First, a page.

Story by ashoaib@insider.com (Alia Shoaib)

When former President Donald Trump announced that he was planning to run for president in 2024, there was confusion and anger in the extremist QAnon community. The QAnon conspiracy movement, which is based around the belief that Trump is secretly working to expose a cabal of Satan-worshiping pedophiles that run the world, has in recent years grown to become a part of mainstream politics.

While many QAnon believers reacted to his long-anticipated announcement with excitement, some voiced their anger, because it implied he was accepting that he lost the 2020 election – something he and his most ardent supporters have spent the last two years rejecting. "Hey you guys, the elections are all rigged… But [vote] for me again! This is literally 1984-tier doublethink," one user wrote on 8kun, according to screenshots posted on Twitter. "He just conceded 2020 election we're just gonna skip over the 2020 and 2022 fraud," another user wrote on Telegram. "There's no justice for treason, there's no justice for crimes against humanity."

By Travis Gettys | Raw Story

QAnon influencer Juan O. Savin is building a coalition of partisan secretaries of state who could help rig future elections in favor of Republican candidates. Savin, a longtime conspiracy theorist whose real name is Wayne Willott, co-founded America First Secretary of State Coalition (AFSOSC) with Jim Marchant, who's running for that office in Nevada, to organize efforts to place like-minded candidates in charge of states' elections, reported The Daily Beast.

“On Friday mornings, I have a call with all my candidates from around the country,” Savin told attendees of the Truth Tour 2 last week in Clearwater, Florida. “Some people aren’t aware, I actually have the largest candidates group in the country: candidates coalition, secretaries of state, governors, attorney generals, all that.” After Donald Trump's loss in 2020, his supporters have looked at secretary of state offices as a means to force Republican wins, and Marchant has made that explicit in his campaign in Nevada.

Fox News host Tucker Carlson appeared to give a nod to fringe theories about Democrats engaging in child sacrifice on his show Monday night.
Michael Luciano

According to the Q-Anon conspiracy theory, there is a global cabal of elites who sexually traffic children and kill them. As a corollary, former President Donald Trump was working to expose the operation to the world. During his opening monologue, Carlson said Democrats are not reaping the political benefits they were hoping to gain by speaking about abortion ahead of the midterm elections next month. In June, the Supreme Court overturned Roe v. Wade, and with it a constitutional right to abortion. The ruling has had a galvanizing effect on the Democratic base, but whether it helps the party at the polls next month remains to be seen.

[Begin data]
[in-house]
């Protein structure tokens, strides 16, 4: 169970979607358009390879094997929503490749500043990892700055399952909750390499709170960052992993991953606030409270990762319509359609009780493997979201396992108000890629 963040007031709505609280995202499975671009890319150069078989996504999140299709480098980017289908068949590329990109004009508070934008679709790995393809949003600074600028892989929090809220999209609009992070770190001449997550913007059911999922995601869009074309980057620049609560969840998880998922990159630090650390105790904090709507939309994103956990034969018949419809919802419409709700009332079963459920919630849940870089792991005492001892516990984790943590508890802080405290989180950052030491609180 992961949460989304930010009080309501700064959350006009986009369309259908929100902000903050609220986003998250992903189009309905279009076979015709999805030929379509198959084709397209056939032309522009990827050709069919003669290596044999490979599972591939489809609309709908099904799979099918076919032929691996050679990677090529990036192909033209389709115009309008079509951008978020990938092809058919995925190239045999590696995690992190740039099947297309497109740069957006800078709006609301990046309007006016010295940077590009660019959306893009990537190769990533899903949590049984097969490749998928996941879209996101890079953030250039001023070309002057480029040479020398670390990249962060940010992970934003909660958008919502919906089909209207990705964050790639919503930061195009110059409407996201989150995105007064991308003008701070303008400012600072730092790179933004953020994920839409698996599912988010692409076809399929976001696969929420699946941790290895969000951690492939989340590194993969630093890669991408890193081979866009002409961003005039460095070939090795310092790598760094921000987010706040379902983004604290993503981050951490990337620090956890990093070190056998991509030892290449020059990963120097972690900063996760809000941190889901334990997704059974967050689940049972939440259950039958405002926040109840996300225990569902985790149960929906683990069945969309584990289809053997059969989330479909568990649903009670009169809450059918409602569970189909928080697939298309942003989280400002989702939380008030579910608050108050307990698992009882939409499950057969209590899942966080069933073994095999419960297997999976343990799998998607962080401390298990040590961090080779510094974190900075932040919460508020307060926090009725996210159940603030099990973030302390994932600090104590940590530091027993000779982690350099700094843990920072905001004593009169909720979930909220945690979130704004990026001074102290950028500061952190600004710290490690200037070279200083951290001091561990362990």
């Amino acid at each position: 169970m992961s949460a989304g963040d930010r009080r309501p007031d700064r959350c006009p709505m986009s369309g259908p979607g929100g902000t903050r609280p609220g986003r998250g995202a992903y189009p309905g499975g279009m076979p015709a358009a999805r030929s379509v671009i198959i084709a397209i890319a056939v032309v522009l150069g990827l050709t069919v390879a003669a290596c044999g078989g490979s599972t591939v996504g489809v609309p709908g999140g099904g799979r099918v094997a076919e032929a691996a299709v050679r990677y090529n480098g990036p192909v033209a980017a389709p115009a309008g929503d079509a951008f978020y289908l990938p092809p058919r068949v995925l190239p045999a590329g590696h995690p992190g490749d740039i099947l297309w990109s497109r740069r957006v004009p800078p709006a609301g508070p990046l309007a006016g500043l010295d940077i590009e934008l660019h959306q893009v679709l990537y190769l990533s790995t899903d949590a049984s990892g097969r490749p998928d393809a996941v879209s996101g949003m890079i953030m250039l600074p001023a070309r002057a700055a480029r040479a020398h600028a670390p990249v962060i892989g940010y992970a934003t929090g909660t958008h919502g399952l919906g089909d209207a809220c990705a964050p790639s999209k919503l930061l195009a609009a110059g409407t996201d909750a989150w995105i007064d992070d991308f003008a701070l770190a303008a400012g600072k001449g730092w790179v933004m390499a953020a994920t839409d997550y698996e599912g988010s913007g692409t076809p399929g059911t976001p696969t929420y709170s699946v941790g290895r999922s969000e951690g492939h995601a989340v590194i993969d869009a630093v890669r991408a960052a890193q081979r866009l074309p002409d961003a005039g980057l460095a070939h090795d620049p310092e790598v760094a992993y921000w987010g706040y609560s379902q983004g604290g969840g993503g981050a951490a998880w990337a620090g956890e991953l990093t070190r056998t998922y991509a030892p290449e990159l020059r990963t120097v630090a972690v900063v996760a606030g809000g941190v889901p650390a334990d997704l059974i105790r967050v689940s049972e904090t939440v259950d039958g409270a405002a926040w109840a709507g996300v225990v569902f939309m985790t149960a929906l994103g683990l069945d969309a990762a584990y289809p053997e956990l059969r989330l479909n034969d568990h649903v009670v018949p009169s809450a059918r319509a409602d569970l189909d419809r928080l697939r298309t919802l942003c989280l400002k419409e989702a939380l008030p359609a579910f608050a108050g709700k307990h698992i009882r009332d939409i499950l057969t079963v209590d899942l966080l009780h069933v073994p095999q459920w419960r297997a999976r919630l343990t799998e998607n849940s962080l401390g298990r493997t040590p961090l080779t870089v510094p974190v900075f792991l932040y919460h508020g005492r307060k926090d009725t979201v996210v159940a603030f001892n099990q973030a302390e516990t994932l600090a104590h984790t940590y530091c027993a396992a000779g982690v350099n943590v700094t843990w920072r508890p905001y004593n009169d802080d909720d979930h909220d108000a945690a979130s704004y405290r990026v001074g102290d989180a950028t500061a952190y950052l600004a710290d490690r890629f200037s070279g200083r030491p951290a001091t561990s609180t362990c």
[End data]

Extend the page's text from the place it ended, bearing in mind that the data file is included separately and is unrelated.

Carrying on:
“They’re going to take your abortions away. That was the Democratic message for the midterm elections, coming up in just a few days,” Carlson told viewers. “But there was a problem with the messaging. So, Covid had just ended and people – not being entirely stupid – still remembered this very same Democratic party, the same people, had forced the entire population to wear paper masks like children, and then to take the shot as a condition of going outside.”

By Sarah K. Burris | Raw Story

Vice News reveals that a press secretary for Romana Didulo, the QAnon influencer who purports to be the true Queen of Canada, has announced that she is now leading the world. “The entire team was privileged to hear Queen Romana speak to the United States Commander and Chief via telephone and hear the intel disclosed. Wait for it…. ” said Didulo’s press secretary. “Queen Romana is the leader of the world!” She stood in a parking lot with a new RV and a purple Queen Roman logo. The press aide explained that this would bring legitimacy to the new Queen of the World. “Queen Romana has done all of the heavy lifting and now it is up to we the people to stand in our authority and put these decrees into place,” she told the queen's followers of the 79 "decrees" that the queen has issued. "The only visible leader on this planet is her royal majesty Queen Romana period, and that’s a mic drop."

insider@insider.com (Cheryl Teh)

A baseless conspiracy theory is brewing in QAnon circles, positing without evidence that Tuesday's Texas school shooting was a false flag attack. The ridiculous claims began brewing on Telegram groups hours after the attack, with QAnon influencers weighing in on the massacre that has claimed the lives of at least 21 people, including 19 children. Both the Poynter Institute and Politifact have debunked the false claims that the shooting was staged. However, that has not stopped QAnon influencers from casting doubt on the tragedy. QAnon John, now known as "The Ultra Patriot Voice," posted on his Telegram group hours after the shooting, drawing attention to what he baselessly claimed was "an endless amount of false flags and mass shootings" in Texas. He asserted that "gun seizing fever dreams" were driving people to attempt to ban firearms "through fear and force."

David Edwards

Notorious conspiracy theorist Alex Jones on Monday said that the QAnon movement had helped Democrats "steal the election." During his daily broadcast, Jones lost his temper after a caller asked who was behind QAnon.  "Q is such a horrible thing that I hate even talking about it," Jones said, comparing the movement to a "cult." "It was all a delusion," he added, "so the Democrats could steal the election." Sensing that he had not convinced the caller, Jones became irate. "Do you understand that we lost the country because of Q?" Jones shouted. "And I have to put up with the Q people all over the place! And I'm tired of it!"